Ethiopia’s age-old fights over land between ethnic communities could be the reason behind the latest resurgence in violence between Tigray on one side and the national government forces and pro-government ethnic militia on the other.
The resurgence of fighting in Tigray and other parts north of the country is risking chances for a negotiated peace process.
The Tigray People’s Liberation Front (TPLF) and its allied rebel fighters have been saying that the five-month-old ceasefire had collapsed after Ethiopian government forces ambushed and bombed areas under their control.
Speaking anonymously to The EastAfrican, some UN officials in Addis Ababa explained that tensions between the warring sides had remained high as they bickered over who should mediate the conflict.
They also say that growing sentiments by ethnic groups bordering Tigray that the TPLF had grabbed and occupied their lands was fueling and caused the eruption of this latest violence.
“There are regions which, before the war, were annexed to Amhara region from Tigray. TPLF captured those regions but the Ethiopian and allied forces beat them back,” said one UN agency official in Ethiopia.
“Those regions are important corridors for Tigray because they see them as routes to the outside world via Sudan. TPLF thinks it can enhance negotiation chances by capturing these regions but there are emotional attachments to this land by the people in Amhara,” he explained, saying neighbouring Afar people have expressed similar sentiments against TPLF.
The parts bordering Amhara to the west of Tigray have in the past been known as “western Tigray,’’ even though maps often combine part of today’s Amhara and Tigray. The region is less mountainous than other northern parts, meaning they are not suitable for battle but can be a good conduit for supplies.
On Thursday, the Tigray Defence Force, the militia of TPLF and allied fighters, claimed they had been attacked from Lalibela in Amhara and several other towns in “western Tigray’’ such as Sheraro where it said the “massive offensive” will involve transporting personnel, equipment and shelling.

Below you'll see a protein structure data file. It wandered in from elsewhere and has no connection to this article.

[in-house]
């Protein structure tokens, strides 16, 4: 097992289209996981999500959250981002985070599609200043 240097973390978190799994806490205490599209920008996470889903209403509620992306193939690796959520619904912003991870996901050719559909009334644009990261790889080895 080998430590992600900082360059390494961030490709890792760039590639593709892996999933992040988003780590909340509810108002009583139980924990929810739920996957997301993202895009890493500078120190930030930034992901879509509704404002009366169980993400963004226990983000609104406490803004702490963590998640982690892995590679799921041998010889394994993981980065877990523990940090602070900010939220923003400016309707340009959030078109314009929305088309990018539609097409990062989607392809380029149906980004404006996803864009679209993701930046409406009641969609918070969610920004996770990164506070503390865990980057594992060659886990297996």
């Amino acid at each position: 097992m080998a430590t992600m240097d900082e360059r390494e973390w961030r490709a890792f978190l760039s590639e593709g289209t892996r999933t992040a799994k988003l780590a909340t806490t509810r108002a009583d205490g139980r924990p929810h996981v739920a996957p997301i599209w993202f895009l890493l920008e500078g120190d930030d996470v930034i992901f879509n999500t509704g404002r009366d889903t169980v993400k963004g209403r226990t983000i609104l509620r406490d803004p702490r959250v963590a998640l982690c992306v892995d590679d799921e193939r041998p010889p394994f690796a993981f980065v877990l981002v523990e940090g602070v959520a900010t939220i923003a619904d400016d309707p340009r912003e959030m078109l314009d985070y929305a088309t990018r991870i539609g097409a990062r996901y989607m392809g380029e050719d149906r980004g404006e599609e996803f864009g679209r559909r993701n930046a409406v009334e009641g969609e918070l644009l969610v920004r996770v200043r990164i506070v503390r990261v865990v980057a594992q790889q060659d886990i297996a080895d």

The historical tussles over land between Amhara and Tigray peoples, explained another official, have always attracted the intervention of Ethiopian government forces to avoid direct confrontation between Amhara and Tigrayan forces and as payback to Amhara because the federal forces owe their success to the support of regional forces such as that in Amhara.
“It is a debt. Amhara forces have fought alongside Ethiopian forces and so when the former is under threat, the people in Amhara expect that the common enemy must be routed,” another UN official told The EastAfrican. So while TPLF is seen globally as a party to peace talks in Ethiopia, locally, it is considered a past land grabber who does not deserve a seat at the table.
The Ethiopian government on Thursday told diplomats in Addis Ababa that TPLF had violated the pledge to negotiate a peace deal.
“Despite the escalating hostilities, the government of Ethiopia is dedicated to achieving peace, in contrast to the TPLF, which continued to impose conditions and disparage the AU-led peace process,” said Demeke Mekonnen, Ethiopia’s deputy prime minister and minister for Foreign Affairs in a briefing to the diplomatic community in Addis Ababa.
TPLF has used all ways to establish and secure the much-needed corridor to the outside world and this Wednesday, when Addis forces shot down an aircraft reportedly carrying arms to Tigray, the Ethiopian ambassador to Khartoum Yibeltal Aemero Alemu was summoned to explain.
Sudan said it was a violation of national security and integrity because the said aircraft shot down on August 24, was in its airspace. Addis counterclaimed that the aircraft was carrying weapons to TPLF and was brought down on Ethiopian soil. TPLF rejected the accusation.